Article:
Ages before the terms Native American or Indian were necessary, the tribes were spread throughout the Americas. Before any white man set foot on this land, it was settled by the forefathers of bands we now call Sioux, or Cherokee, or Iroquois.
For centuries, the American Indian developed its customs and legacy without interference. And that history is captivating.
From Mayan and Incan ruins, from the mounds left in the central and southern parts of what is now the U.S. we have learned much. It’s a story of beautiful craft work and deep spirituality. Archaeologists have unearthed highly elaborate buildings and public works.
While there was unavoidable tribal conflict, that was nothing more than a slight blemish in the narrative of our forebears. They were at peace with this beautiful continent and deeply connected to nature.
The European Settler Arrives
When European leaders dispatched the first vessels in our direction, the intention was to explore new resources – however the quality of weather and the bounty of everything from timber to wildlife subsequently changed their tune. As those leaders learned from their explorers, the motivation to colonize spread like wildfire.
The English, French and Spanish raced to carve up the “New World” by shipping over inadequately prepared colonists as fast as they could. In the beginning, they skirmished with the alarmed Indians of America’s eastern seaboard. But that ultimately gave way to trade, because the Europeans who landed here learned that their survival was doubtful without native help.
Thus followed years of comparative peace as the settlers got themselves established on American land. But the drive to push inland came soon after. Kings and queens from thousands of miles away were anxious to locate even more resources, and some colonists came for freedom and adventure.
They wanted more space. And so began the process of forcing the American Indian out of the way.
It took the shape of cash payments, barter, and famously, treaties which were nearly consistently neglected once the Indians were forced away from the territory in question.
The U.S. government’s policies towards Native Americans in the second half of the nineteenth century were motivated by the desire to expand westward into territories inhabited by these Native American tribes. By the 1850s virtually all Native American tribes, approximately 360,000 in number, lived to the west of the Mississippi River. These American Indians, some from the Northwestern and Southeastern territories, were confined to Indian Territory situated in present day Oklahoma, while the Kiowa and Comanche Native American tribes shared the territory of the Southern Plains.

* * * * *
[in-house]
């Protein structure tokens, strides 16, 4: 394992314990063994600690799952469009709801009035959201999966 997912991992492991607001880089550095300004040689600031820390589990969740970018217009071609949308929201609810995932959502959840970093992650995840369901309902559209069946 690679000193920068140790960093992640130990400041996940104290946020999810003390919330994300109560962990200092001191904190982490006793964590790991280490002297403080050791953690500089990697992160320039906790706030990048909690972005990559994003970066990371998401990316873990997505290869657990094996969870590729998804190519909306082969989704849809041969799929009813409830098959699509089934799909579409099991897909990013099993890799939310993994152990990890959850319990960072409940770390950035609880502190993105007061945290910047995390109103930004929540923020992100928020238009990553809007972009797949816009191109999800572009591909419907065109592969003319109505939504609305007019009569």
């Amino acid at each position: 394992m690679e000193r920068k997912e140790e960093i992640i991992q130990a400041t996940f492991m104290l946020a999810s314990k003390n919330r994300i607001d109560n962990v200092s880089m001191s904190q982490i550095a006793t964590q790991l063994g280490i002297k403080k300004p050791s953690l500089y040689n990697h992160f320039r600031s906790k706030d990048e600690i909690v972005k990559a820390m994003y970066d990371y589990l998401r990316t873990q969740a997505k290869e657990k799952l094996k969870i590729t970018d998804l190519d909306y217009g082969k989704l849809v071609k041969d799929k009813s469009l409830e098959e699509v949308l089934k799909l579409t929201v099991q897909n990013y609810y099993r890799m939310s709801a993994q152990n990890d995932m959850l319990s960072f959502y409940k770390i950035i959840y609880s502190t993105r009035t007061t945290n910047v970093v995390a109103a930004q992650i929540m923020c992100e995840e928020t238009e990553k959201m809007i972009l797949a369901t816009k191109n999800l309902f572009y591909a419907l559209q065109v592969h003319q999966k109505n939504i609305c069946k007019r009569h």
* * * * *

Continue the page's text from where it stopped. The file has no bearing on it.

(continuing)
The Sioux, Crows and Blackfeet dominated the Northern Plains. These Native American groups encountered misfortune as the constant flow of European immigrants into northeastern American cities pushed a stream of immigrants into the western lands already populated by these various groups of Indians.
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The early nineteenth century in the United States was marked by its continual expansion to the Mississippi River. However, due to the Gadsden purchase, that lead to U.S. control of the borderlands of southern New Mexico and Arizona as well as the authority over Oregon country, Texas and California; America’s expansion did not end there. Between 1830 and 1860 the United States roughly doubled the amount of territory within its control.
These territorial gains coincided with the arrival of hordes of European and Asian immigrants who wanted to join the surge of American settlers heading west. This, combined with the discovery of gold in 1849, presented attractive possibilities for those prepared make the huge trip westward. Therefore, with the military’s protection and the U.S. government’s assistance, many settlers started building their homesteads in the Great Plains and other areas of the Native American tribe-inhabited West.
Native American Tribes
Native American Policy can be defined as the regulations and operations developed and adapted in the United States to define the relationship between Native American tribes and the federal government. When the United States initially became a sovereign nation, it implemented the European policies towards these indigenous peoples, but over the course of two centuries the U.S. tailored its very own widely varying policies regarding the evolving perspectives and requirements of Native American supervision.
In 1824, in order to administer the U.S. government’s Native American policies, Congress created a new agency within the War Department referred to as Bureau of Indian Affairs, which worked directly with the U.S. Army to enforce their policies. At times the federal government recognized the Indians as self-governing, distinct political communities with varying cultural identities; however, at other times the government attempted to compel the Native American tribes to abandon their cultural identity, surrender their land and assimilate into the American culture.